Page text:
In this post I’m going to concentrate on how we celebrate it in the United States. First of all, you should wear green or some kind of Irish clothes. If you don’t wear green you might get pinched. I remember this from when I was in elementary school and got pinched one year by many classmates because I forgot to wear green on St. Paddy’s day.

There are lots of Irish Pubs in the states and this day is huge for them. They have gigantic parties and everyone drinks beer, even green beer. these parties last into the wee hours of the night. They are so big that the parties don’t stay in the pub, they overflow into the streets.

For youngsters, they can buy green ice cream or shakes at many of the fast food restaurants.

Many cities, including mine, have big St. Patrick’s Day parades. Also, cities dye their rivers or water fountains green.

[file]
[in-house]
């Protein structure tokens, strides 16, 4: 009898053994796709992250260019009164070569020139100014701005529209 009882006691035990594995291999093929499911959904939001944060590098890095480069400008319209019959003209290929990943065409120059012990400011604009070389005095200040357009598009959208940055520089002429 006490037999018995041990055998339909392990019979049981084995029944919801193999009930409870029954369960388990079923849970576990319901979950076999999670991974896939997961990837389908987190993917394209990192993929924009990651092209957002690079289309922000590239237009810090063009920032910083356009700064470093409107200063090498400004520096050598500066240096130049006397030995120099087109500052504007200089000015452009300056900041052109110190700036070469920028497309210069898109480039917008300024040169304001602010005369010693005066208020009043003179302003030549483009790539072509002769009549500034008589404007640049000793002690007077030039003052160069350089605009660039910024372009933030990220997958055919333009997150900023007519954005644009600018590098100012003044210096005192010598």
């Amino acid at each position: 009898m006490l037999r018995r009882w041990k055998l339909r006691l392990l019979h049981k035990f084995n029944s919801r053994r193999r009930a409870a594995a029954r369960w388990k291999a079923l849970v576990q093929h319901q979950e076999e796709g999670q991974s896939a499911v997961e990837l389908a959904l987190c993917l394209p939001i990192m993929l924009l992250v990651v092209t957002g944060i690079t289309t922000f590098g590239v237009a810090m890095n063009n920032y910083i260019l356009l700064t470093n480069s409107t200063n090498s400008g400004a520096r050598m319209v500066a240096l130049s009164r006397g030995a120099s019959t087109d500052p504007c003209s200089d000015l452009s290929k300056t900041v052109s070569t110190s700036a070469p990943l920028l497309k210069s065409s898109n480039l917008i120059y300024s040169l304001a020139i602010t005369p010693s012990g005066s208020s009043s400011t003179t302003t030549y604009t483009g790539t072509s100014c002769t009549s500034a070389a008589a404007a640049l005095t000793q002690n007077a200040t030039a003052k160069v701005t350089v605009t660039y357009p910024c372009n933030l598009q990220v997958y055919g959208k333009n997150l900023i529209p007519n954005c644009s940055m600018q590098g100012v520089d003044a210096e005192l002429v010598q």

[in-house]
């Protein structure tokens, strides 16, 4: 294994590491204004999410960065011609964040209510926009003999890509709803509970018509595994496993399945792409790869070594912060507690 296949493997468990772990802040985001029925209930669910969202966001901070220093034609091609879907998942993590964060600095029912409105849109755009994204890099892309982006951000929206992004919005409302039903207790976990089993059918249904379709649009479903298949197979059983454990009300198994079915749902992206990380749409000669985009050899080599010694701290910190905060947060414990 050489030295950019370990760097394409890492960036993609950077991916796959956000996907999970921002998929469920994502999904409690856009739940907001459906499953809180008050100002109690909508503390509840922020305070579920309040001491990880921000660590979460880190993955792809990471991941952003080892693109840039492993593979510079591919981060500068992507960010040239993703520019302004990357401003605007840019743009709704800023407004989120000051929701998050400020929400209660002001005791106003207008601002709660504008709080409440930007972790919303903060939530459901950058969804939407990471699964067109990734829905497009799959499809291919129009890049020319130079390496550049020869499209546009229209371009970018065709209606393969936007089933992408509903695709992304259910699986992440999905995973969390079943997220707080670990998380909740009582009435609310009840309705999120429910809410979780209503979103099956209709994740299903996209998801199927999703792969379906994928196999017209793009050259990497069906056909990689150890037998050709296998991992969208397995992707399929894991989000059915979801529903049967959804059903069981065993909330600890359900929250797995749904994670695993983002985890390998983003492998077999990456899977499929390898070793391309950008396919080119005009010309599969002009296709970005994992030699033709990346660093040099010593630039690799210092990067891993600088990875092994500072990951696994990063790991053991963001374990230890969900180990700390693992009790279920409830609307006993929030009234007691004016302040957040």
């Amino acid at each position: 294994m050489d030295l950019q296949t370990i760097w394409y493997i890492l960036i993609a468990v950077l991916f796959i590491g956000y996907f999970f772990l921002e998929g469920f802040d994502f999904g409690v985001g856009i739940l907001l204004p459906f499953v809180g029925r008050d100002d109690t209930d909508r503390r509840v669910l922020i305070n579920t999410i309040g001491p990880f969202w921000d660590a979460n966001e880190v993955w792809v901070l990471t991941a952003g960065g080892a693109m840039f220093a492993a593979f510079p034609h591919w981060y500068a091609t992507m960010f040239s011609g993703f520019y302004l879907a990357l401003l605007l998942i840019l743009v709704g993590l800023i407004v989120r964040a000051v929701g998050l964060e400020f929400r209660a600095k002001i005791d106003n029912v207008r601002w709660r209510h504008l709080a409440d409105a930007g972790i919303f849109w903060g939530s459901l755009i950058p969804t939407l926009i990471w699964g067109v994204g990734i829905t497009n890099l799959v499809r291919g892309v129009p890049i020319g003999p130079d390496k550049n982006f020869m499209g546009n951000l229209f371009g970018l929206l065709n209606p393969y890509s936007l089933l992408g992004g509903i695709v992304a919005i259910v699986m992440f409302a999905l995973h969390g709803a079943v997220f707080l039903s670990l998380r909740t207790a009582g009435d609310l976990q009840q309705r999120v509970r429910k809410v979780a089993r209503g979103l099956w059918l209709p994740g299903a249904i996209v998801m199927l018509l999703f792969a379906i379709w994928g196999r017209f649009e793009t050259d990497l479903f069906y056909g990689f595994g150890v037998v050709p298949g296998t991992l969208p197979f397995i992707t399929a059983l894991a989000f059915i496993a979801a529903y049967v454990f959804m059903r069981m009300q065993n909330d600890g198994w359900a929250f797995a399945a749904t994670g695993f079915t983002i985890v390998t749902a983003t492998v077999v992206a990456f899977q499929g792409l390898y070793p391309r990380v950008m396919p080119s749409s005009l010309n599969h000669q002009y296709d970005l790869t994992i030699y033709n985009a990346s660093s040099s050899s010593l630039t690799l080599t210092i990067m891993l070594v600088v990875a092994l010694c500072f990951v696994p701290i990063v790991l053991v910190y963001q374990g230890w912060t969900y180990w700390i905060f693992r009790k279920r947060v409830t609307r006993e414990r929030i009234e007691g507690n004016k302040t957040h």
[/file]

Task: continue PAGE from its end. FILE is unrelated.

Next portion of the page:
Happy St. Patrick’s Day!

For more information on this holiday go to:

Using Capital Letters in English

All languages capitalize different words. As an English learner you should try to remember when to use a capital letter. Here are some places where you capitalize words:

1. At the beginning of a sentence.

My dog is tired and hungry.

2. The word ‘I’.

You and I are best buds.

3. The first letter of people’s names:

My name is Yvonne Crawford.

4. Cities, states, countries, continents or major geographic locations.

I live in Charleston, South Carolina.

5. Days of the week and months.

Today is Thursday, March 11th.

6. At the beginning of the letter and at the end of a letter.

Dear Sally,

Love, Yvonne

7. Languages and nationalities.

French is spoken by the French.